ALGERIA'S government - considered one of the most liberal experiments in the Mideast - is basking in its newfound legitimacy.
The sense of crisis that permeated this North African capital three months ago has subsided. A 75 percent turnout in November's elections gave President Liamine Zeroual the approval he needed - at home and abroad.
"The Algerian people have a lot to be hopeful for," says John Voll, a historian of Islamic culture at Georgetown University in Washington. "No matter what they're looking at right now, they have passed a turning point."
Indeed, "what they're looking at" is still pretty grim. With no end in sight to a dirty war between the government and Islamic militants who want to set up a pure Islamic state that has cost some 50,000 lives in the past four years, the third world's former powerhouse also faces a burdensome foreign debt.
What's worse, given more than 30 years of military-backed governments, many privately wonder whether President Zeroual - a retired Army general first appointed to the job two years ago by the ruling military regime - can chart his own course.
"Even if he is an honest man," a young Arabic-language reporter named Nacera, who like others interviewed didn't want to give his last name, says, "he's surrounded [by] hard-liners who oppose any reconciliation and jealously guard their own interest."
The new Cabinet - announced Jan. 4 - is officially billed as a break with the past, the complete "rupture" promised in last fall's campaign. Zeroual, to the delight of some voters, has included a handful of young former diplomats plus three members of the Islamic political parties that fielded presidential contenders.
With the Islamic Salvation Front (FIS) banned from participating in the last elections, Sheikh Mahfoud Nahnah of Hamas seized the opportunity to present a so-called moderate Islamic slate. No relation to the Palestinian party of the same name, Algeria's Hamas takes a publicly pacifist tack - although reliable reporters say party vendettas contribute to the generally violent milieu.
Sheikh Nahnah - with close ties to the military regime - is a savvy survivor who purged party ranks in order to build a consensus around his campaign.
After garnering a quarter of the presidential votes, Nahnah has settled for two minor Hamas postings within the new Cabinet - a signal to some that the government is at least willing to consider options other than "shoot to kill" Islamic partisans.
"However opportunistic Nahnah may be, he represents something different from what once was the government establishment and from the militant Islamic groups on the far extreme," Georgetown's Voll says. "The question now: Is there some way that he could develop a broader base of participatory support or act as a stalking horse for a broader Islamic movement later on?"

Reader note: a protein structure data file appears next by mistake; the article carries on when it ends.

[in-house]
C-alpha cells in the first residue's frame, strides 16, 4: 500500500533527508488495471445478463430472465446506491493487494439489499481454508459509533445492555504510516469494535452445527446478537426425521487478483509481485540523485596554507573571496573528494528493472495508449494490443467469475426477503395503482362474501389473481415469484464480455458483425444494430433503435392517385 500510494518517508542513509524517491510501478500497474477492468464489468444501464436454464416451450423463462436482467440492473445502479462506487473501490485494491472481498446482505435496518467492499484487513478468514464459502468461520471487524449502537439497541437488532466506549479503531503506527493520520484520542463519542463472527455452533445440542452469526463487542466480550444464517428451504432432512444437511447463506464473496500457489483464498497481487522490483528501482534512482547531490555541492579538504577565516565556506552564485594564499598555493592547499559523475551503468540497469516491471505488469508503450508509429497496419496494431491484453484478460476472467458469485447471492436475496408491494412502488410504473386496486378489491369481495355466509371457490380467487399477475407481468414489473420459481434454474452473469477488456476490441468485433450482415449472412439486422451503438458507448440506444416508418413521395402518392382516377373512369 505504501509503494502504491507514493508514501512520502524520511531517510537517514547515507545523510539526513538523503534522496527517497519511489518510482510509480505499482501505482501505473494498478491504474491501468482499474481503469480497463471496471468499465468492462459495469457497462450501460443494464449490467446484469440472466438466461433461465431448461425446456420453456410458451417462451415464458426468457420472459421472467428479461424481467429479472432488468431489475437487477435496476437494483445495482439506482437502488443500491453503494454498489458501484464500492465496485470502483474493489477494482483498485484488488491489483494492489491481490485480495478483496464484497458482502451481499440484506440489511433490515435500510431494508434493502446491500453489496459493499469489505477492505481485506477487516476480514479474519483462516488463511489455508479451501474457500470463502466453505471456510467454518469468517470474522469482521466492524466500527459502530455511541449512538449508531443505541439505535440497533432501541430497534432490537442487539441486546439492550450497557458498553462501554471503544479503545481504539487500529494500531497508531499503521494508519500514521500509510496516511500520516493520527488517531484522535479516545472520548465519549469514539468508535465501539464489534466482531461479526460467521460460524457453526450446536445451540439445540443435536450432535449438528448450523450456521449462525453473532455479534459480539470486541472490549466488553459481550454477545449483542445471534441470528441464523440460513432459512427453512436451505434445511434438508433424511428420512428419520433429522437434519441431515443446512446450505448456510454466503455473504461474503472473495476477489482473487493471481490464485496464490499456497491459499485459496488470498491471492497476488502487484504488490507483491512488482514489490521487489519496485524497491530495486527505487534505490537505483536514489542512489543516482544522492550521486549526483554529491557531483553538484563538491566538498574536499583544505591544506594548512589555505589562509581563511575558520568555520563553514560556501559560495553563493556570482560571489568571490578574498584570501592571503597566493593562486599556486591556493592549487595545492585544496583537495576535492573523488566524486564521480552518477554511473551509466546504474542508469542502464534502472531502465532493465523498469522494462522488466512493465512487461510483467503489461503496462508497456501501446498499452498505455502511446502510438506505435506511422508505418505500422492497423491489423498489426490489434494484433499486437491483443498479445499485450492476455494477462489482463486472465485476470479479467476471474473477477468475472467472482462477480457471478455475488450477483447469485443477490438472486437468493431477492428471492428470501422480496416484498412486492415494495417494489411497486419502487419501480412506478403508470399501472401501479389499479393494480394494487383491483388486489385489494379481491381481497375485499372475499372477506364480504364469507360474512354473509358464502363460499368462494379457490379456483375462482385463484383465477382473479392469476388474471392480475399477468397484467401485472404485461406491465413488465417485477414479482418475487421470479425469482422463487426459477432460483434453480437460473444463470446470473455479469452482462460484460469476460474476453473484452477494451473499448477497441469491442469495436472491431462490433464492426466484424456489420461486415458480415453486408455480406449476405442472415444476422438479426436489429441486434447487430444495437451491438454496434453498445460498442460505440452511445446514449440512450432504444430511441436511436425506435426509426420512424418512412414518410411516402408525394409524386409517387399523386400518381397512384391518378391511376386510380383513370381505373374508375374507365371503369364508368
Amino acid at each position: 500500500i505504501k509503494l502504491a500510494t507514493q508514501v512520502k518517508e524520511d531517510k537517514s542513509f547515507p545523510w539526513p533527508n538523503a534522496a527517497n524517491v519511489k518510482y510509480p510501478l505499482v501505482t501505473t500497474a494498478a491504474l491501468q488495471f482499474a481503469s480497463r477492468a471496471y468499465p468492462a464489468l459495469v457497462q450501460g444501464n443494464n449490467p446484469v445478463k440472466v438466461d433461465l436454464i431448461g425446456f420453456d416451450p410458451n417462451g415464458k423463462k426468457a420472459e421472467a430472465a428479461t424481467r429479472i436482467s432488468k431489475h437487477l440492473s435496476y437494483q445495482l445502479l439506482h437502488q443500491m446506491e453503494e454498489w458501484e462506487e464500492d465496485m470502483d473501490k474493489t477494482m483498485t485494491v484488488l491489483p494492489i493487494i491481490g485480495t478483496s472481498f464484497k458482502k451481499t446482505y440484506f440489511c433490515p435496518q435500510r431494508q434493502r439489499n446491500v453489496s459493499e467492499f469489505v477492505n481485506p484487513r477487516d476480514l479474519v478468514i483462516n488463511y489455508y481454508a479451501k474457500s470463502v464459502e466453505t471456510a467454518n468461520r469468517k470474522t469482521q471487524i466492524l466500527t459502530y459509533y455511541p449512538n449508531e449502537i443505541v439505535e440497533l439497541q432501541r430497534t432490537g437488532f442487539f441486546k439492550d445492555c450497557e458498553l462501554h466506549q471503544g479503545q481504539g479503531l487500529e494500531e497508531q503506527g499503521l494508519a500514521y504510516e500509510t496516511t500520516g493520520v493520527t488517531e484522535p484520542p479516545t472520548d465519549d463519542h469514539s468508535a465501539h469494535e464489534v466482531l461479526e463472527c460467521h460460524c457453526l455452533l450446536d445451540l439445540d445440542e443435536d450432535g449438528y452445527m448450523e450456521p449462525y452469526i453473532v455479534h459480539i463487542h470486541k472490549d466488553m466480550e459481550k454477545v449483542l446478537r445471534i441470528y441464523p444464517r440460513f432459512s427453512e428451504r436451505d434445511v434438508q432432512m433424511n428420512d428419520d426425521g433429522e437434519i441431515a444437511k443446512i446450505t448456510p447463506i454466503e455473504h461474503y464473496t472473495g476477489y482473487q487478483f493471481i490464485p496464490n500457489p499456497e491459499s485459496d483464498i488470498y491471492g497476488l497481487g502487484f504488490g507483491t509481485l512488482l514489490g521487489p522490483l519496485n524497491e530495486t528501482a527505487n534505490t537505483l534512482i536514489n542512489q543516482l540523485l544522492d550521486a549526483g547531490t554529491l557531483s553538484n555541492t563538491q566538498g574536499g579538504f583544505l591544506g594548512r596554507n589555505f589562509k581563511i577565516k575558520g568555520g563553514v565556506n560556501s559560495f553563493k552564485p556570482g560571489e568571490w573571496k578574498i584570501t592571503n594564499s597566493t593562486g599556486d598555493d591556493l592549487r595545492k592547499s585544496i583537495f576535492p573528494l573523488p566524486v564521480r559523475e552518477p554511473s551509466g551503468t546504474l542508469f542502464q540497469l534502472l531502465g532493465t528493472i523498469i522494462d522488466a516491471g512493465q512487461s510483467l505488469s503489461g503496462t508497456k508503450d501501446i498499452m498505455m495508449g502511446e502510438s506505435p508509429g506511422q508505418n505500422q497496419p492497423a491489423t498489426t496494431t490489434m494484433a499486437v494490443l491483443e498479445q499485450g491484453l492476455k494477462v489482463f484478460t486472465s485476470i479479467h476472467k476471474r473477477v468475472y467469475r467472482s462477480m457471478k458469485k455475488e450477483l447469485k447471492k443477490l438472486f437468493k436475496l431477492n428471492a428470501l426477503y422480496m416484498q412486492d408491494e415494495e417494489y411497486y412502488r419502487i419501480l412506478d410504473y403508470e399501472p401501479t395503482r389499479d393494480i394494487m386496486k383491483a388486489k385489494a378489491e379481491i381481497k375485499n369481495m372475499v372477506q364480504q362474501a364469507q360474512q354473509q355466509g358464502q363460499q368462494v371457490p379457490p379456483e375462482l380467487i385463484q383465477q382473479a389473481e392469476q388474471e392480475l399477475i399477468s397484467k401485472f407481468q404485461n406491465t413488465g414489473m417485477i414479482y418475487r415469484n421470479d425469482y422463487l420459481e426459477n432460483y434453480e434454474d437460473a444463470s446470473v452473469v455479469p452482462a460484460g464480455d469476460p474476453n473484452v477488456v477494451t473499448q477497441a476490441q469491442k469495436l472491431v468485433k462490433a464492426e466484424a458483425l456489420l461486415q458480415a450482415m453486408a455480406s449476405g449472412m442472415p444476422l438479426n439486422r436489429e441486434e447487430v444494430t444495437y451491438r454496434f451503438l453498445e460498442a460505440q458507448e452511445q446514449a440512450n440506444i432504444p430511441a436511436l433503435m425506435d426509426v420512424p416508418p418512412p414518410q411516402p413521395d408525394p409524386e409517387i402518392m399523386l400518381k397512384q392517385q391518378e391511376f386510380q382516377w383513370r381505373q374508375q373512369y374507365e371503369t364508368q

But despite a campaign promise of national dialogue with Islamists who were prohibited from participating in November's elections, there is no sign of a substantive opening.
In the wake of November elections, some of the exiled FIS leaders expressed hope that they could participate in the so far unscheduled legislative elections Zeroual says will be held some time this year.
But it is widely reported in the Algerian media that the government is exploiting a deadly new fissure between the armed wing of FIS and the Armed Islamic Group (GIA) - and biding its time while fundamentalists kill themselves off.
"If there is going to be a dialogue, it will be with Hamas," asserts Fateh, a graduate student in the US who was home on a visit. "When it comes to the GIA, we don't speak the same language. So we say this is going to be a fight to the death."
Indeed, local reporters say the military sustains its combing operations, which often involve the murder of innocent bystanders.
Nevertheless, Algeria is considered stable enough now for the European Union to contemplate a trade pact. And, although the latest International Monetary Fund report notes that Algeria has fallen short of a couple of crucial fiscal targets, managing director Michel Camdessus dropped by recently to promote foreign investment.
The combination of political legitimacy and economic legislation that has continually improved since 1986 has assuaged international petroleum companies' anxieties, and the so-called Anglo-American "majors" have begun flocking to Algeria's shores.
British Petroleum signed a gas deal for $3.5 billion last month. Then South Africa came calling, looking for gold as well as gas. Atlantic Richfield is expected to clinch a $1.3 billion oil deal by the end of this month. And DHL, the American courier service, opened offices in the hydrocarbon-rich Sahara, where charter airline service from Atlanta is scheduled to start this year.
At the same, Italy has joined the United States, Japan, Germany, and Canada in suspending new credits to the Algerian government, which faces full amortization of its $30 billion debt burden in 1999. Little of the current commercial activity in Algeria creates jobs in a country where the unemployment rate is about 25 percent.
"I personally don't think the problem is over," says Redha, a computer science student. "But there's more hope now, after the elections. I just hope [the leadership is] aware of that and doesn't lose the momentum.